My last post in this series dealt with questions 9, 10 and 11 on the strategic planning checklist I provided. This one will explore the correct answers to questions 12 and 13.
Are all plan outcomes / goals related in some tangible way to creating value for the customers and markets served by your organisation?
If you answered “yes”, you can pat yourself on the back. Congratulations!
When strategic investment is focused too inwardly, customer value creation can slip into second place in priority, behind overhead reduction plans and similar initiatives. For forward-thinking executives, this creates an internal struggle about managing this dichotomy and maintaining balance between internally focused overhead reduction strategy goals on one side and those related to the creation of customer value on the other.
In recent years, corporate planning has become overly focused on creating shareholder value, sometimes to the exclusion of customer value. This has created a gap that allows market share to be taken away by more nimble competitors that focus on creating a better value proposition for their customers and plan accordingly. That gap means we risk losing competitive advantage.
Customer-centric planning creates competitive advantage for the business by aligning organisational action with value propositions perceived by the customers and markets served by the enterprise. When this occurs, the planning effort literally creates value for the most important stakeholder of the firm – the end customer. That is not to say that all plan goals are or should be specifically aimed at the customer. However, with the focus on what end-value we can create for the customer through our plan goals, we’ve put a face or persona on the reason for the desired outcome and can work the organisational culture and hierarchy more effectively to accomplish our strategic outcomes.
Does your strategic plan include detailed operational plans to support the execution of all goals defined in the corporate strategy?
Preferred answer: “yes”. An effective planning approach should be a bifurcated process allowing for the organisation to plan strategically at the enterprise level and then operationally at the business unit / divisional / departmental level, with each component supporting the other. Failing to expand the planning effort far enough to reach all the way down through the organisational layers and to extend beyond the enterprise boundaries is an all too common problem with planning efforts and processes.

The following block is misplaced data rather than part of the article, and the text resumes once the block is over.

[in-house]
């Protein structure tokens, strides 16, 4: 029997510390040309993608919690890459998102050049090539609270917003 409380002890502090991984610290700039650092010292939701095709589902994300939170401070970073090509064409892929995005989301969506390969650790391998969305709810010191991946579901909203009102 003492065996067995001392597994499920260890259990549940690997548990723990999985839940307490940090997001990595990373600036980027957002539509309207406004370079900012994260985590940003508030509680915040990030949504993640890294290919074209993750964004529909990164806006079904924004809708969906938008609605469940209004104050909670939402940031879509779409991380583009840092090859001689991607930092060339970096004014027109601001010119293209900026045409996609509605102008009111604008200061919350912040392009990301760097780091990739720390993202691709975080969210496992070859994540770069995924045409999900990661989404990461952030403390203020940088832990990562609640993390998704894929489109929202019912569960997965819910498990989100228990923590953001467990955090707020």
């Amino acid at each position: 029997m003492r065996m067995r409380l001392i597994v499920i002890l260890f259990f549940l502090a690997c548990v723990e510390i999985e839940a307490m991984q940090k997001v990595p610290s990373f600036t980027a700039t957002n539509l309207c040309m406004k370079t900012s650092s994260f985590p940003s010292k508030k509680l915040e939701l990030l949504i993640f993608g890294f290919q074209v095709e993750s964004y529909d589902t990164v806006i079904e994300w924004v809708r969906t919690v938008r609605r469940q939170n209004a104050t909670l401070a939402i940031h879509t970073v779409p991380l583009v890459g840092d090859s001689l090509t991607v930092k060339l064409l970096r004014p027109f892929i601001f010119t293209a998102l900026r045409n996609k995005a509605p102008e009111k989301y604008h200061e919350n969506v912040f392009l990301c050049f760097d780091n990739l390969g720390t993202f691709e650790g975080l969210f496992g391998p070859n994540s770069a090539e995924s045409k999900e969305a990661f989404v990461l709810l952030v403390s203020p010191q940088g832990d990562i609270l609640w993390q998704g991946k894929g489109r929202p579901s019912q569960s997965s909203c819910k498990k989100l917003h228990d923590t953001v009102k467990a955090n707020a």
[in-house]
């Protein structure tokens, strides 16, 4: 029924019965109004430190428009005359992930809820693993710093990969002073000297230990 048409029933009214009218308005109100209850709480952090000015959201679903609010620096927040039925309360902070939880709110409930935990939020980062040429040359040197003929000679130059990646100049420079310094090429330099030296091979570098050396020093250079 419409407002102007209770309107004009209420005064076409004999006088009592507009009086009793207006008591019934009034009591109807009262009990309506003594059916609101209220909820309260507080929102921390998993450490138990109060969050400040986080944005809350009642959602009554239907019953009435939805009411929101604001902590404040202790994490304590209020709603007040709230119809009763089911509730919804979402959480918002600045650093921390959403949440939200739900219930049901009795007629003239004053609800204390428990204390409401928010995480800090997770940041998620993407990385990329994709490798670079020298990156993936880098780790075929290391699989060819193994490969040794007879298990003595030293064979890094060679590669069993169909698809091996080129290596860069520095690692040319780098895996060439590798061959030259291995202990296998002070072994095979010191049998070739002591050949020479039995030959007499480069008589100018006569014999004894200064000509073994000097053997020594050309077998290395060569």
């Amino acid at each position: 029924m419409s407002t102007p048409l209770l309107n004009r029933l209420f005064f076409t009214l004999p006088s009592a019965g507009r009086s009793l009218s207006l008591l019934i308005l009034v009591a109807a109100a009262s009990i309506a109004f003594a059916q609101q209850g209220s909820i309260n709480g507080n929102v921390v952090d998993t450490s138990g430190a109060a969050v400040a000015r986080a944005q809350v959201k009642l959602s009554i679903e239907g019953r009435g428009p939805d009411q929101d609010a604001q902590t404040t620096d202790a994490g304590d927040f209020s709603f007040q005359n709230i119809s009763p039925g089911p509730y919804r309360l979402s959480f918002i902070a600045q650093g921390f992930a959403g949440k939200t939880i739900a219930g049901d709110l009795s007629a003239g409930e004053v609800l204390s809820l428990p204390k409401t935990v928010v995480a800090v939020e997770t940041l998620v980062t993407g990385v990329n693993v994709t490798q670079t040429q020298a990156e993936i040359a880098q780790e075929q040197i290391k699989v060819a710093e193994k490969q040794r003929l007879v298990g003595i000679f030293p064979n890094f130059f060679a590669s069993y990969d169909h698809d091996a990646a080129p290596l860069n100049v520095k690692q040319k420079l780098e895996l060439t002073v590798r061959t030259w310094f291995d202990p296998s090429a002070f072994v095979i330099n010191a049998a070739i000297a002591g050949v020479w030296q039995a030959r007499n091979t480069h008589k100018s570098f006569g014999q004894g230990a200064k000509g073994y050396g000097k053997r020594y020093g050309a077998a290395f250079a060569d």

Those engaged in strategic planning understand that business strategy involves an integrated set of actions designed to help companies gain sustainable advantage over competitors. To address the needed integration, planning should be constructed in layers that address the overall business ecosystem. The business ecosystem is a framework that allows a company to visualise the entire enterprise and design the key outcomes that will most likely benefit the company and help it stand out against its competitors.
In 1985, Harvard’s Michael Porter introduced the value chain framework in his book Competitive Advantage. The client’s business ecosystem looks at all of the functional areas that are involved in developing and delivering the offering to the marketplace. Through each segment of the circle, executives choose how they intend to serve their market.
From a planning standpoint, it is important to assess how the business ecosystem operates and, more specifically, how decisions within one segment of the ecosystem can impact (or have consequences for) the enterprise as a whole or specific segments of the chain. This is where well-performed operational planning can make the game-changing difference. The ecosystem highlights enterprise alignment and individual value within the sphere as important components in the organisation’s overall success.
My final post in this series will focus on questions 14 and 15. For clarification of any of the points mentioned above, email me or call me on 020 7099 2621.